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GSK accused of delaying generic Seroxat in UK

Could be fined 10 per cent of global turnover if found to have infringed competition law

GSK Seroxat paroxetine

The UK's Office of Fair Trading (OFT) has accused GlaxoSmithKline (GSK) of colluding with several companies to delay the entry of generic versions of its antidepressant Seroxat onto the UK market.

The OFT, which is the government department responsible for protecting consumers, said GSK infringed competition law by making “substantial payments” to Alpharma, Generics (UK) and Norton Healthcare to delay plans to supply their own versions of Seroxat (paroxetine) once its patent expired in 2003.

These payments were part of agreements made between the three generic companies and GSK to resolve patent infringement claims launched by the pharma firm after Alpharma, Generic (UK) and Norton Healthcare attempted to launch their generic copies of Seroxat.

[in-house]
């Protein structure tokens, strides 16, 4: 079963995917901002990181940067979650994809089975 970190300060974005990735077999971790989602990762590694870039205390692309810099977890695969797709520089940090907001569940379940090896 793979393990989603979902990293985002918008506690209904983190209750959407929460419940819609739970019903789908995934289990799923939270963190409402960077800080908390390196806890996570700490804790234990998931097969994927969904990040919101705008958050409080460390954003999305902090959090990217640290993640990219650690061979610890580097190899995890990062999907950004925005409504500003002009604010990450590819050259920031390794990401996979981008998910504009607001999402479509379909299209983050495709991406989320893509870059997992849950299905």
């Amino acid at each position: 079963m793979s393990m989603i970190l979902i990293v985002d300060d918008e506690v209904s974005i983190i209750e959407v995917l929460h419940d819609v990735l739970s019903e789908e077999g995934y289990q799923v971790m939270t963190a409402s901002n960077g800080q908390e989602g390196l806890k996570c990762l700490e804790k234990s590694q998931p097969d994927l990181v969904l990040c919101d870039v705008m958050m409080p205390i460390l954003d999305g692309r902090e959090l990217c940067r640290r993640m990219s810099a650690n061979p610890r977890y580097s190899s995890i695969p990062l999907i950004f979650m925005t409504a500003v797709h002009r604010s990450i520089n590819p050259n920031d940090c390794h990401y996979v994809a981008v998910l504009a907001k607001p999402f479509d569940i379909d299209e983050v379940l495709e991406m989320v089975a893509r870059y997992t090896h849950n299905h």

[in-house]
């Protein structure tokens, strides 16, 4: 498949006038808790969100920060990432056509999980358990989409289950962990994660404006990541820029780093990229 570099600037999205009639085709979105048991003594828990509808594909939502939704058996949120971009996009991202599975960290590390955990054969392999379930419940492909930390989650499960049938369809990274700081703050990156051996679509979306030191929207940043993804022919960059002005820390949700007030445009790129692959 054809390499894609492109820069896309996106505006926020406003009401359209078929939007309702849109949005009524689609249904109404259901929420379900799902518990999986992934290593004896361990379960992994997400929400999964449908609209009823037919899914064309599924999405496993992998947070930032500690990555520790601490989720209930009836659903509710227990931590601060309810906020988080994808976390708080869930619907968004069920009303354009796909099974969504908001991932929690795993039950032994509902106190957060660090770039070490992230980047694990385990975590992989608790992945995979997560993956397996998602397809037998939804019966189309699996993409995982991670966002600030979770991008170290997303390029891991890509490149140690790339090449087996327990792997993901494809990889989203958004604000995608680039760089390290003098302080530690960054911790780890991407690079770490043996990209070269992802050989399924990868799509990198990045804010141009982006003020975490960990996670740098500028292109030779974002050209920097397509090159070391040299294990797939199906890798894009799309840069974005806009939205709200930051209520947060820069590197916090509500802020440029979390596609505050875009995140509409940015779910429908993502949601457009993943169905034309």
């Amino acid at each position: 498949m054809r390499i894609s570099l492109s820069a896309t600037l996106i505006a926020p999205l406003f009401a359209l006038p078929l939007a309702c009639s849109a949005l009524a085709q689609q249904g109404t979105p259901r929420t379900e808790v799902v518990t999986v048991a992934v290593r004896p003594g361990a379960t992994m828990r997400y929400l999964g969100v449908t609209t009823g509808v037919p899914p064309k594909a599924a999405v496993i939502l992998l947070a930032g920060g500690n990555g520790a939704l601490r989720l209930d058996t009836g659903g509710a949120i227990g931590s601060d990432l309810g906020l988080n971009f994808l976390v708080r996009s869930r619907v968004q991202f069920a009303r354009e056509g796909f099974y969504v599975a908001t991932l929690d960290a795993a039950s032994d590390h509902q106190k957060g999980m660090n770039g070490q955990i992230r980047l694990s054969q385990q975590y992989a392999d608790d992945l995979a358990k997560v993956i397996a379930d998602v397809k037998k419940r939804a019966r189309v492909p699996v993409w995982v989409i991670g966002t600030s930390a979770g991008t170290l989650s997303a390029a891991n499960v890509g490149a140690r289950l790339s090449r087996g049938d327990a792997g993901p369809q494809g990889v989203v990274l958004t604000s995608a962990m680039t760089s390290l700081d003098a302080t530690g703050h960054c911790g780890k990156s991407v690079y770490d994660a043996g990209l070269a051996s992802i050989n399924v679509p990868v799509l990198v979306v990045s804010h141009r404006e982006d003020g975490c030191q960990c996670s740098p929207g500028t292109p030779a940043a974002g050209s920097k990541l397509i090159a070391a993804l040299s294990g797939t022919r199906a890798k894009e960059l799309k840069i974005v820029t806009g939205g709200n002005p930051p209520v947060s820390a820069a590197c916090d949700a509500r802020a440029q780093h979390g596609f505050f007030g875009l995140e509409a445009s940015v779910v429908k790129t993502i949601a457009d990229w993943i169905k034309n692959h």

In addition, the OFT also claimed that GSK's conduct “amounted to an abuse of a dominant position” in the Seroxat market.

If GSK is found to have infringed competition law, the company could be fined up to 10 per cent of its global turnover, depending on how serious the OFT deems the infringement.

In a statement, a GSK spokesperson countered the claims and said: “GSK supports fair competition and we very strongly believe that we acted within the law, as the holder of valid patents for paroxetine, in entering the agreements under investigation.”

According to the spokesperson, these agreements even allowed for paroxetine products to enter the market before GSK's patents had expired.

GSK also noted the arrangements with the three generic firms were terminated in 2004 and that the matter had already been investigated by the European Commission, which concluded in 2012 that no further action was necessary, and the company now intends to review the OFT's position before taking action.

GSK and the three generic companies have until August to respond to the OFT's claims, after which the OFT make a final decision.

“No assumption should be made at this stage that there has been an infringement of competition law,” said Ann Pope, senior director of services, infrastructure and public markets at the OTC.

“We will carefully consider the parties' representations to the statement of objections before deciding whether competition law has in fact been infringed.”

19th April 2013

From: Sales, Regulatory

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